Feb 8, 1999 | 21:02 5 My point is not with respect to FoxPro versus Access but rather data formats and accessibility. As you are probably aware, Access can use dbf,csv, and other formats as well as its native container mdb format for data storage. Besides FoxPro, Clipper, dBase, and a number of other tools use dbf files. Farmers may not and should not have to be programmers, but they are consumers, and as such have a right to choice, including the choice 1 year, 2 years, or 5 years out to choose a product other than Settler Gold (Note that I am only using Settler Gold for illustration here, not ecause I have any particular bias for against this particular product). They also have a right to work with their accountants without their accountants necessarily also having to licence Settler's product for access to the data. Even if those accountants do have Settler Gold, they may or their clients (farmers) may require more advanced types of analysis not supported in Settler Gold but rather by custom apps in an Excel or Lotus 1-2-3 spreadsheet or a sophistcated analysis package like SAS. How then can this analysis be performed if the the data is stuck in an inaccessible proprietary file format? Farmers want business solutions and information to better manage their operations. They do not want technology getting in the way. Proprietary data formats have the potential to do just that, especially on a weak platform like MS Windows. If, as you say, farmers desire integrated packages that will allow production, financial, and marketing to be tied to each other for decision support, proprietary formats are not going to help them versus any open format, but they certainly have the potential to inhibit them (ie. all the risk is downside). Reply With Quote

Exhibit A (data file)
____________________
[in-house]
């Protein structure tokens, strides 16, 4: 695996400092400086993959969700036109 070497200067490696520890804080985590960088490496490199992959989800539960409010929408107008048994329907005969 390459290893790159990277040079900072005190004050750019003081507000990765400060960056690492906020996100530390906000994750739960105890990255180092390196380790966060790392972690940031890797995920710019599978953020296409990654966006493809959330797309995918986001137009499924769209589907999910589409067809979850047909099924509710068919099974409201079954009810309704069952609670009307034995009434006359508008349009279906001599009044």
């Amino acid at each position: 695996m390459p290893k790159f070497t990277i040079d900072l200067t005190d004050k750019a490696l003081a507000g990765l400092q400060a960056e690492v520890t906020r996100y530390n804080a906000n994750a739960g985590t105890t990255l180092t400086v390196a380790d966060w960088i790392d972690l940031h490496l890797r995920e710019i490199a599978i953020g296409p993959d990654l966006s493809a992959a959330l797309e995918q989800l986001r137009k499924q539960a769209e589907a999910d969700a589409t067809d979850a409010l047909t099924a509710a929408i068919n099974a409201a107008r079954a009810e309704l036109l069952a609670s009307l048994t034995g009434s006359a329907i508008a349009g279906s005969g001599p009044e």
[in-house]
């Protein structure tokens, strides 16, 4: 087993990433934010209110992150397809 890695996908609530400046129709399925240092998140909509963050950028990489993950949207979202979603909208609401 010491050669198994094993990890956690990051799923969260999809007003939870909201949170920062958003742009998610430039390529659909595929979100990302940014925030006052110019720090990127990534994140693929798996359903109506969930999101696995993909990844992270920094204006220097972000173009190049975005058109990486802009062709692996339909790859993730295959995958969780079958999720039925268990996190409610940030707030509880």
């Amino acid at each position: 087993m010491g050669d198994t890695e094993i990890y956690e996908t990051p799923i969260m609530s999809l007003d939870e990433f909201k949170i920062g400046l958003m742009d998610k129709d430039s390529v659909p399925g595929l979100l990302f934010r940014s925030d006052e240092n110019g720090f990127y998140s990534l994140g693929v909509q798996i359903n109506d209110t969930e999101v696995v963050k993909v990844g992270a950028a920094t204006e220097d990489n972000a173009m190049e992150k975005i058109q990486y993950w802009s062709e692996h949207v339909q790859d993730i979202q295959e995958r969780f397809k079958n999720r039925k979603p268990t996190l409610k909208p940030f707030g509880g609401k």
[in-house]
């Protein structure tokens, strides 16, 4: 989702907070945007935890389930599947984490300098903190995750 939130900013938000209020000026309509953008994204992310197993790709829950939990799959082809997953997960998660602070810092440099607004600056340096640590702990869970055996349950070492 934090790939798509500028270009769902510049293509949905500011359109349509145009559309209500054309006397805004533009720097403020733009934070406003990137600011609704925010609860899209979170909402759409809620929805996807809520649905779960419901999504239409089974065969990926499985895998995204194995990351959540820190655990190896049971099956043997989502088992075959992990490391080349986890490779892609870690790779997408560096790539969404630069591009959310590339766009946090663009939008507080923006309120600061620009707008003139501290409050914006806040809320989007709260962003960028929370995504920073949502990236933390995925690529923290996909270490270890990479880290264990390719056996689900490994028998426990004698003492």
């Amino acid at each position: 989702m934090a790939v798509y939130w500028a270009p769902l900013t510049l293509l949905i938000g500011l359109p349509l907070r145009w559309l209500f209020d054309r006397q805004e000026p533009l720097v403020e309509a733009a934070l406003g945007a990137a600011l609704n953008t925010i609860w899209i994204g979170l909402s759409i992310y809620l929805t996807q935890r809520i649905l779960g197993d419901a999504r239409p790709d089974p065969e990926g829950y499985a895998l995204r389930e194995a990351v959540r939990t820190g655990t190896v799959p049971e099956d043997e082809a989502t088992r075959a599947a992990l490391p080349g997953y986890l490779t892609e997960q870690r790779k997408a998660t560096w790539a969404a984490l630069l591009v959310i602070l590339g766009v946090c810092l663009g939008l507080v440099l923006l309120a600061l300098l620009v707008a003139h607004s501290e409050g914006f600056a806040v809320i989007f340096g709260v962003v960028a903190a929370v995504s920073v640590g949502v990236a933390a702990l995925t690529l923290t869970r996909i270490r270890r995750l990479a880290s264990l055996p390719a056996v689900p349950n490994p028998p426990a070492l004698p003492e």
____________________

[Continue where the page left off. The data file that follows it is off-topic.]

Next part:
Feb 9, 1999 | 13:13 6 I think farmers are caught between a rock and a hard place when it comes to integrated solutions and ODBC (Open Data Base Connectivity) standards. The fact of the matter is that so few farm managers demand the level of sophisticated analysis that you describe that it becomes cost prohibitive for a software developer to build an application that they can market profitably. <br> I agree with what your saying in terms of the ODBC issue being important. Applications such as accounting packages really need a seamless, easy way of exporting data into other packages even if the integrated solution is not available. That way a farm manager can develop his or her own system similar to the way a producer may piece together a production system utilizing different lines of machinery. A further aspect that compounds the exporting of data is the managers' own chart of accounts. Have you ever seen a chart of accounts that was identical between two producers? Yes, we have a ways to go, but we've come along way since the early '80's in terms of computerized management systems. Reply With Quote